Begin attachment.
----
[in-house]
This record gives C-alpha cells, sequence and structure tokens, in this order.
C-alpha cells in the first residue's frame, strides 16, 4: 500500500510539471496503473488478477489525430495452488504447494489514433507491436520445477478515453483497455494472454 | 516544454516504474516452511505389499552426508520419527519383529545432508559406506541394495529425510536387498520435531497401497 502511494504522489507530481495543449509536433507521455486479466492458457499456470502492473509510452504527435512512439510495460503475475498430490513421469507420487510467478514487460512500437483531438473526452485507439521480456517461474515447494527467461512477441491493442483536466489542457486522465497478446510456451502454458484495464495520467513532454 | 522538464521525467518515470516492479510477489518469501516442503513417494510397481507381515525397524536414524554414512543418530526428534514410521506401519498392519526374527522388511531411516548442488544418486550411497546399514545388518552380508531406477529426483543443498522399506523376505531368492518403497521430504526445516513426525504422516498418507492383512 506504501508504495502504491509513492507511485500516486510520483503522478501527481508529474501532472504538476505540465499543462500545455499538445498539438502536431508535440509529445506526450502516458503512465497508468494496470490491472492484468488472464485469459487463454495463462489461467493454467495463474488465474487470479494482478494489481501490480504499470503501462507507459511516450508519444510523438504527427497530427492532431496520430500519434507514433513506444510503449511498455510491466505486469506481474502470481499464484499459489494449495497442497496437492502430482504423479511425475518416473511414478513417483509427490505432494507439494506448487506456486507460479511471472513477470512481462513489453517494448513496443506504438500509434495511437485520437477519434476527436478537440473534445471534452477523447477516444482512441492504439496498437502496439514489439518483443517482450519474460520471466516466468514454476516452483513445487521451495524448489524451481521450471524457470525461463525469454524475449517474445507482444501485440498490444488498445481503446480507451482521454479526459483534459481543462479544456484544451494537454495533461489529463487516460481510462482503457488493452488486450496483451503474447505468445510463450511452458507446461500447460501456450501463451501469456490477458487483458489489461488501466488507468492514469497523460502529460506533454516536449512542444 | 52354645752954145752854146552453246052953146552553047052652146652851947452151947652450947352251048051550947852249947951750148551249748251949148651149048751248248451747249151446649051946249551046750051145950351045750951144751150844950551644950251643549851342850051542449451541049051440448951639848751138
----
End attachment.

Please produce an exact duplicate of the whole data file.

[in-house]
This record gives C-alpha cells, sequence and structure tokens, in this order.
C-alpha cells in the first residue's frame, strides 16, 4: 500500500510539471496503473488478477489525430495452488504447494489514433507491436520445477478515453483497455494472454 | 516544454516504474516452511505389499552426508520419527519383529545432508559406506541394495529425510536387498520435531497401497 502511494504522489507530481495543449509536433507521455486479466492458457499456470502492473509510452504527435512512439510495460503475475498430490513421469507420487510467478514487460512500437483531438473526452485507439521480456517461474515447494527467461512477441491493442483536466489542457486522465497478446510456451502454458484495464495520467513532454 | 522538464521525467518515470516492479510477489518469501516442503513417494510397481507381515525397524536414524554414512543418530526428534514410521506401519498392519526374527522388511531411516548442488544418486550411497546399514545388518552380508531406477529426483543443498522399506523376505531368492518403497521430504526445516513426525504422516498418507492383512 506504501508504495502504491509513492507511485500516486510520483503522478501527481508529474501532472504538476505540465499543462500545455499538445498539438502536431508535440509529445506526450502516458503512465497508468494496470490491472492484468488472464485469459487463454495463462489461467493454467495463474488465474487470479494482478494489481501490480504499470503501462507507459511516450508519444510523438504527427497530427492532431496520430500519434507514433513506444510503449511498455510491466505486469506481474502470481499464484499459489494449495497442497496437492502430482504423479511425475518416473511414478513417483509427490505432494507439494506448487506456486507460479511471472513477470512481462513489453517494448513496443506504438500509434495511437485520437477519434476527436478537440473534445471534452477523447477516444482512441492504439496498437502496439514489439518483443517482450519474460520471466516466468514454476516452483513445487521451495524448489524451481521450471524457470525461463525469454524475449517474445507482444501485440498490444488498445481503446480507451482521454479526459483534459481543462479544456484544451494537454495533461489529463487516460481510462482503457488493452488486450496483451503474447505468445510463450511452458507446461500447460501456450501463451501469456490477458487483458489489461488501466488507468492514469497523460502529460506533454516536449512542444 | 52354645752954145752854146552453246052953146552553047052652146652851947452151947652450947352251048051550947852249947951750148551249748251949148651149048751248248451747249151446649051946249551046750051145950351045750951144751150844950551644950251643549851342850051542449451541049051440448951639848751138